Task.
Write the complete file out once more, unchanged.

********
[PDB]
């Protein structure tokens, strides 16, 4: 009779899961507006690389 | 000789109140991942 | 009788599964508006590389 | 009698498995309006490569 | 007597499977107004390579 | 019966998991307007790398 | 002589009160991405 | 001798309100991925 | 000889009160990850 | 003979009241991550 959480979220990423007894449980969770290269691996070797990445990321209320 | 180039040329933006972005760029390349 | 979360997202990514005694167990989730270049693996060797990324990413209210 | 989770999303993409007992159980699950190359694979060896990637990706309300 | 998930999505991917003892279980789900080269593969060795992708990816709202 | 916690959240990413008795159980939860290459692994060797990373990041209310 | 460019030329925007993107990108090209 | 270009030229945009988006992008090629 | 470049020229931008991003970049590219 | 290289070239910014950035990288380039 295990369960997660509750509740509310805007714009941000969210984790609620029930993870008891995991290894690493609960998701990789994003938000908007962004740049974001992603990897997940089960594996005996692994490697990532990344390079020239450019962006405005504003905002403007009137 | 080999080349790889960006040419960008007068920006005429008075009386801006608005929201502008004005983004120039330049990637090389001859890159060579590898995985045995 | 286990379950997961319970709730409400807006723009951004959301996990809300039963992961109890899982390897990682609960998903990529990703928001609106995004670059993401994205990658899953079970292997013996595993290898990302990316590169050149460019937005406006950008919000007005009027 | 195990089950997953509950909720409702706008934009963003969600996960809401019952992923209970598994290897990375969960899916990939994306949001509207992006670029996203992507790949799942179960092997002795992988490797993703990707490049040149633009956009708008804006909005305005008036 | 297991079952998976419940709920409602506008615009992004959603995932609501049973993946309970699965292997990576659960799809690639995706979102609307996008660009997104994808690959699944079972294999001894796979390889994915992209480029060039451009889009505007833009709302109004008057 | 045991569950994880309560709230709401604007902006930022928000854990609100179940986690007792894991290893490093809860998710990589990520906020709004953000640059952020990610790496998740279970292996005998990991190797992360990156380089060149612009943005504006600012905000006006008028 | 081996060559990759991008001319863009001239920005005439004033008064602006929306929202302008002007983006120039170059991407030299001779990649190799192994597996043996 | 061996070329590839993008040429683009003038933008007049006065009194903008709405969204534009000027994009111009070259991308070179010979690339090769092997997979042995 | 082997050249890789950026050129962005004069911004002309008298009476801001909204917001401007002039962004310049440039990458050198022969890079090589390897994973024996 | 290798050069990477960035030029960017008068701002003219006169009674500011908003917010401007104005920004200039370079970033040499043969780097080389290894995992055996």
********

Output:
[PDB]
């Protein structure tokens, strides 16, 4: 009779899961507006690389 | 000789109140991942 | 009788599964508006590389 | 009698498995309006490569 | 007597499977107004390579 | 019966998991307007790398 | 002589009160991405 | 001798309100991925 | 000889009160990850 | 003979009241991550 959480979220990423007894449980969770290269691996070797990445990321209320 | 180039040329933006972005760029390349 | 979360997202990514005694167990989730270049693996060797990324990413209210 | 989770999303993409007992159980699950190359694979060896990637990706309300 | 998930999505991917003892279980789900080269593969060795992708990816709202 | 916690959240990413008795159980939860290459692994060797990373990041209310 | 460019030329925007993107990108090209 | 270009030229945009988006992008090629 | 470049020229931008991003970049590219 | 290289070239910014950035990288380039 295990369960997660509750509740509310805007714009941000969210984790609620029930993870008891995991290894690493609960998701990789994003938000908007962004740049974001992603990897997940089960594996005996692994490697990532990344390079020239450019962006405005504003905002403007009137 | 080999080349790889960006040419960008007068920006005429008075009386801006608005929201502008004005983004120039330049990637090389001859890159060579590898995985045995 | 286990379950997961319970709730409400807006723009951004959301996990809300039963992961109890899982390897990682609960998903990529990703928001609106995004670059993401994205990658899953079970292997013996595993290898990302990316590169050149460019937005406006950008919000007005009027 | 195990089950997953509950909720409702706008934009963003969600996960809401019952992923209970598994290897990375969960899916990939994306949001509207992006670029996203992507790949799942179960092997002795992988490797993703990707490049040149633009956009708008804006909005305005008036 | 297991079952998976419940709920409602506008615009992004959603995932609501049973993946309970699965292997990576659960799809690639995706979102609307996008660009997104994808690959699944079972294999001894796979390889994915992209480029060039451009889009505007833009709302109004008057 | 045991569950994880309560709230709401604007902006930022928000854990609100179940986690007792894991290893490093809860998710990589990520906020709004953000640059952020990610790496998740279970292996005998990991190797992360990156380089060149612009943005504006600012905000006006008028 | 081996060559990759991008001319863009001239920005005439004033008064602006929306929202302008002007983006120039170059991407030299001779990649190799192994597996043996 | 061996070329590839993008040429683009003038933008007049006065009194903008709405969204534009000027994009111009070259991308070179010979690339090769092997997979042995 | 082997050249890789950026050129962005004069911004002309008298009476801001909204917001401007002039962004310049440039990458050198022969890079090589390897994973024996 | 290798050069990477960035030029960017008068701002003219006169009674500011908003917010401007104005920004200039370079970033040499043969780097080389290894995992055996």